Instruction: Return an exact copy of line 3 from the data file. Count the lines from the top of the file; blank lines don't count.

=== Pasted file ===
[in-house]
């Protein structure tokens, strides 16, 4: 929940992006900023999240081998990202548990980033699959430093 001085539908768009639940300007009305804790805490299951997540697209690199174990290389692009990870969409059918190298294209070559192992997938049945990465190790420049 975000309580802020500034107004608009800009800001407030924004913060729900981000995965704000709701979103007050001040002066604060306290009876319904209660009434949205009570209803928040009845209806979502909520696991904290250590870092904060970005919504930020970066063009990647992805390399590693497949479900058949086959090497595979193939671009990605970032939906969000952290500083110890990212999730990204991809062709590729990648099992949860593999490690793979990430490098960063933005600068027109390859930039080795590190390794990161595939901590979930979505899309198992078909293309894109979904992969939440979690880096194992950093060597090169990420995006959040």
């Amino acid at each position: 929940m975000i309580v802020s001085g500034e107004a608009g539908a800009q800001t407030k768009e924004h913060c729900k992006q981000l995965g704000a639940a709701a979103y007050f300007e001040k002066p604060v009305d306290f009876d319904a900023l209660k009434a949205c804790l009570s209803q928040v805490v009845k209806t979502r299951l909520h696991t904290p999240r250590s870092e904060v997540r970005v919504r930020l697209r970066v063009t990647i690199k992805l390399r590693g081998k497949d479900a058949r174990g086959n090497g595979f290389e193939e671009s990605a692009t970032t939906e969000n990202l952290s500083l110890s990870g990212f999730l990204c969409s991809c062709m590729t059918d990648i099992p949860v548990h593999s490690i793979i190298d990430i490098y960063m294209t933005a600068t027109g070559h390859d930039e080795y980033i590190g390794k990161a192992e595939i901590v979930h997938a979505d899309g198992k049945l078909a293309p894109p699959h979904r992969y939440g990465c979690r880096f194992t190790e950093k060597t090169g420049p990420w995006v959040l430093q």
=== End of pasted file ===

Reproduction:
């Amino acid at each position: 929940m975000i309580v802020s001085g500034e107004a608009g539908a800009q800001t407030k768009e924004h913060c729900k992006q981000l995965g704000a639940a709701a979103y007050f300007e001040k002066p604060v009305d306290f009876d319904a900023l209660k009434a949205c804790l009570s209803q928040v805490v009845k209806t979502r299951l909520h696991t904290p999240r250590s870092e904060v997540r970005v919504r930020l697209r970066v063009t990647i690199k992805l390399r590693g081998k497949d479900a058949r174990g086959n090497g595979f290389e193939e671009s990605a692009t970032t939906e969000n990202l952290s500083l110890s990870g990212f999730l990204c969409s991809c062709m590729t059918d990648i099992p949860v548990h593999s490690i793979i190298d990430i490098y960063m294209t933005a600068t027109g070559h390859d930039e080795y980033i590190g390794k990161a192992e595939i901590v979930h997938a979505d899309g198992k049945l078909a293309p894109p699959h979904r992969y939440g990465c979690r880096f194992t190790e950093k060597t090169g420049p990420w995006v959040l430093q």